A controversial move by the Solends Labs team: it had the community vote on a proposal to take over a large user's account. It goes to show that with this "decentralized" blockchain when all is said and done, you don't own your own money.
What's going on? It's about Solend, a lending app on Solana (one of Ethereum's biggest competitors) with over 1 billion in deposits. A 'whale' (owner of a large amount of SOL) had borrowed $100 million of stablecoins there with a large amount of SOL as collateral. Because the price of SOL was falling rapidly, there was a real risk that the collateral of this whale would be liquidated. This would mean that the price of SOL would crash even harder, which was obviously not in the best interest of SOL owners.
To prevent this on-chain liquidation, Solend hastily set up a DAO (Centralized Autonomous Organization). This is a way for community members to vote on a proposal. In this case, the proposal 'grant emergency power to Solend Labs to temporarily take over the whale's account so the liquidation can be executed OTC.' OTC means Over the counter, i.e. a negotiated deal. By allowing the liquidation to take place in this way, a more controlled sale could be arranged and thus, hopefully a less deep price drop. The community voted yes to the proposal.
The way the Solend team took over a user's account goes against principles of crypto, namely that power does not lie with a small team but with the users. What happens to someone's money should be laid down in programming code: code is law. Although the proposal was voted on, there was hardly any time to do so: the deadline was six hours away. Only 1% of token holders cast a vote. Hardly a solid basis to push through such a far-reaching proposal. In crypto circles, there was fierce criticism of what happened: 'Absolute Comedy, decentralized in name only', 'This is flat out wrong and you know that'.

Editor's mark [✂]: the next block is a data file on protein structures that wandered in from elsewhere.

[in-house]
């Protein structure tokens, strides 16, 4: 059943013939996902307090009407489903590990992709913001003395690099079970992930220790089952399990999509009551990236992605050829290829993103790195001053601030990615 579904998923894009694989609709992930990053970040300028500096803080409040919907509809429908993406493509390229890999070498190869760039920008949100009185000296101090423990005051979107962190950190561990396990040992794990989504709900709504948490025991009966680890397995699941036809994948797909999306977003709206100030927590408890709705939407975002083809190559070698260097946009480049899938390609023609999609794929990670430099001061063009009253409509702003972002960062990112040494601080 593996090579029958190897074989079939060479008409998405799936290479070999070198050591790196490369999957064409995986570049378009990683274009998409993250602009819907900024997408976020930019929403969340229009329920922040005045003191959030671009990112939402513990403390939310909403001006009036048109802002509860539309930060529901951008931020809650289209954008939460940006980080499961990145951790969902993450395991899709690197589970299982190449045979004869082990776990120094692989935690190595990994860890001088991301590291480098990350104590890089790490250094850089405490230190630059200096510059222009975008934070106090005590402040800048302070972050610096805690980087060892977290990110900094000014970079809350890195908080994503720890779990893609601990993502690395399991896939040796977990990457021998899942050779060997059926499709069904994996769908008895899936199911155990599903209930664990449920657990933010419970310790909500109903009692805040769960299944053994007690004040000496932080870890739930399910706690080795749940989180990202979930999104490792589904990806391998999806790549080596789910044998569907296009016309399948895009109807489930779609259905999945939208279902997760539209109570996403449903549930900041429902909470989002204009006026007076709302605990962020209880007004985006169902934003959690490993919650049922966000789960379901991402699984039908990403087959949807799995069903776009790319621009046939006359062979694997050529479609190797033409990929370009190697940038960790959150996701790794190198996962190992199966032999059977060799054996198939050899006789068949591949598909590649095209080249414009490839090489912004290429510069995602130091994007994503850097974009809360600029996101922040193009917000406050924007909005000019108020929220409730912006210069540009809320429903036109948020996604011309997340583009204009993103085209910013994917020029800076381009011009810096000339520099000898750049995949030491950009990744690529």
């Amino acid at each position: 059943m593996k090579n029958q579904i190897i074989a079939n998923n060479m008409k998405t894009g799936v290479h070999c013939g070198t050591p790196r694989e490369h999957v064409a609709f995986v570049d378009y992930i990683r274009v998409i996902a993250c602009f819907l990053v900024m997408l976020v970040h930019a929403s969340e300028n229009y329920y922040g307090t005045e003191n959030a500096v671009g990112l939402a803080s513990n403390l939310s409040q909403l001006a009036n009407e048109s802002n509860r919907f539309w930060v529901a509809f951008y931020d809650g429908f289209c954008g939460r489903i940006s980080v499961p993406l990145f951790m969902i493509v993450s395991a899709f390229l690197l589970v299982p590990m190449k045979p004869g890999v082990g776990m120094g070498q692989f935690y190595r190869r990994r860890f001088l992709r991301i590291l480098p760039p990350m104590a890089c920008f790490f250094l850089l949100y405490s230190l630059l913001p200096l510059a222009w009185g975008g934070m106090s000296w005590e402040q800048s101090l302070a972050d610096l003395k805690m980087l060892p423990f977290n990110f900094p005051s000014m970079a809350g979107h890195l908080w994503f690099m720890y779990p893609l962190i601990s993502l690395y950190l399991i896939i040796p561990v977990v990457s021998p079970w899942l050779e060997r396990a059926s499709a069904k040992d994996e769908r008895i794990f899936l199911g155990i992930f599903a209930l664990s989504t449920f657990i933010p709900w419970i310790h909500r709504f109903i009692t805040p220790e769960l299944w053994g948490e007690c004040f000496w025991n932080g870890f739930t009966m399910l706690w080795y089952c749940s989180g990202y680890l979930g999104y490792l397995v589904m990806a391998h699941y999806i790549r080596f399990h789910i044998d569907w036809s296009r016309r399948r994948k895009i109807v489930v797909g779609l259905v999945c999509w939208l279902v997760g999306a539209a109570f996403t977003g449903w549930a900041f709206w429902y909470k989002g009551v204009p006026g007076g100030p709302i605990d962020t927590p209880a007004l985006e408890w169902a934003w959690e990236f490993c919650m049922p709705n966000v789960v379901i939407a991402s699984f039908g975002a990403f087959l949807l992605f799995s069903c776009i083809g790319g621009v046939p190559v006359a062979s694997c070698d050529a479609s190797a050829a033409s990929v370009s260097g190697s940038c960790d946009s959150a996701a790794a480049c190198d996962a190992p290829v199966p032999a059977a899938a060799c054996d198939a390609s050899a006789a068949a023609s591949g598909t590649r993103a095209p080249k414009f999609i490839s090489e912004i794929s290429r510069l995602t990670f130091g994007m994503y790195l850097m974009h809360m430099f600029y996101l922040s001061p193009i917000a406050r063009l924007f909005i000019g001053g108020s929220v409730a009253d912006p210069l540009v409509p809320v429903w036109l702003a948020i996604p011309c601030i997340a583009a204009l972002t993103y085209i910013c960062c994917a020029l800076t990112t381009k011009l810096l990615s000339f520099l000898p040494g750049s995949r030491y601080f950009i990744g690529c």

Code is not always law
Although the current example is extreme, it is not the first time that an application that runs on a proof-of-stake blockchain, which is supposed to run autonomously, has been tampered with. That's the stakeholder way of governance. The most famous case is Ethereum's DAO, which was hacked in 2016. Ethereum's developers decided to roll back the transactions on the blockchain to the point before the block where the hack took place. This led to a fork: a new blockchain in which the bug was fixed. The Ethereum hard fork was controversial but more understandable than the Solend one: in Ethereum's case it was a bug and a hack. In the case of Solend, it's about a price drop that users would rather not see happen.
UPDATE: voting time extended
The Solend team has issued an update: the last proposal is invalidated. The voting time will be extended to 1 day and they will work on a proposal that won't involve taking over an account. They feel they have this room as the price has recovered and whale liquidation risk is smaller.